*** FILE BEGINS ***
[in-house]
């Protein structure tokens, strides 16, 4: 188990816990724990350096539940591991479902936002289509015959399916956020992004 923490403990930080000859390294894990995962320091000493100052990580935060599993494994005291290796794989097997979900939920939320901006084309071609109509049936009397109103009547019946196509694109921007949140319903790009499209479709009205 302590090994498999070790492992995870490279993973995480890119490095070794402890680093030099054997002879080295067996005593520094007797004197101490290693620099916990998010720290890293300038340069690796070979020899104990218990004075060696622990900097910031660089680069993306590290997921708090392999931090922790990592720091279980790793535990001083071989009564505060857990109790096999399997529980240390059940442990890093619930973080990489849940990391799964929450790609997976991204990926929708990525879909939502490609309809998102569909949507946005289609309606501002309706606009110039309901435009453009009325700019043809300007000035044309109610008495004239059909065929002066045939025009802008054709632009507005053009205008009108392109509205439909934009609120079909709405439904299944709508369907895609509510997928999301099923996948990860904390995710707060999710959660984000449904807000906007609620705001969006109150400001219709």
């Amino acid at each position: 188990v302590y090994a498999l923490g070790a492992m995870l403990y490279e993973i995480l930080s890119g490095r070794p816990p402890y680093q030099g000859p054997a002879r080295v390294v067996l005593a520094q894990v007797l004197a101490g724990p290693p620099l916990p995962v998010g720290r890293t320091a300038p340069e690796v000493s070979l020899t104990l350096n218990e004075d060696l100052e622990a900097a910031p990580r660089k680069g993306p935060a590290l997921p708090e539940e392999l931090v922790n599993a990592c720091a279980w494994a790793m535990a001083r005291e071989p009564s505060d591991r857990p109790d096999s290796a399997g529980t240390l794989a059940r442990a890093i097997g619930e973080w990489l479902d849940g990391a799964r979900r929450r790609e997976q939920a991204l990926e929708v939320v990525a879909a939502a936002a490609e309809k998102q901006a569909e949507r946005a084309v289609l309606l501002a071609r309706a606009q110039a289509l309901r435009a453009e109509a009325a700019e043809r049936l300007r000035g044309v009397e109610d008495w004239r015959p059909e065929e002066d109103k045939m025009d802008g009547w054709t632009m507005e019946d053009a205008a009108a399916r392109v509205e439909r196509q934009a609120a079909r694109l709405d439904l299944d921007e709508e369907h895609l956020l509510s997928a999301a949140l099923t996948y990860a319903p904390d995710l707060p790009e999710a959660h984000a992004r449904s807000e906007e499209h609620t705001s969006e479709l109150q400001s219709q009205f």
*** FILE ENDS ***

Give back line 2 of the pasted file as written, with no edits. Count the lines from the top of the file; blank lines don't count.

């Protein structure tokens, strides 16, 4: 188990816990724990350096539940591991479902936002289509015959399916956020992004 923490403990930080000859390294894990995962320091000493100052990580935060599993494994005291290796794989097997979900939920939320901006084309071609109509049936009397109103009547019946196509694109921007949140319903790009499209479709009205 302590090994498999070790492992995870490279993973995480890119490095070794402890680093030099054997002879080295067996005593520094007797004197101490290693620099916990998010720290890293300038340069690796070979020899104990218990004075060696622990900097910031660089680069993306590290997921708090392999931090922790990592720091279980790793535990001083071989009564505060857990109790096999399997529980240390059940442990890093619930973080990489849940990391799964929450790609997976991204990926929708990525879909939502490609309809998102569909949507946005289609309606501002309706606009110039309901435009453009009325700019043809300007000035044309109610008495004239059909065929002066045939025009802008054709632009507005053009205008009108392109509205439909934009609120079909709405439904299944709508369907895609509510997928999301099923996948990860904390995710707060999710959660984000449904807000906007609620705001969006109150400001219709």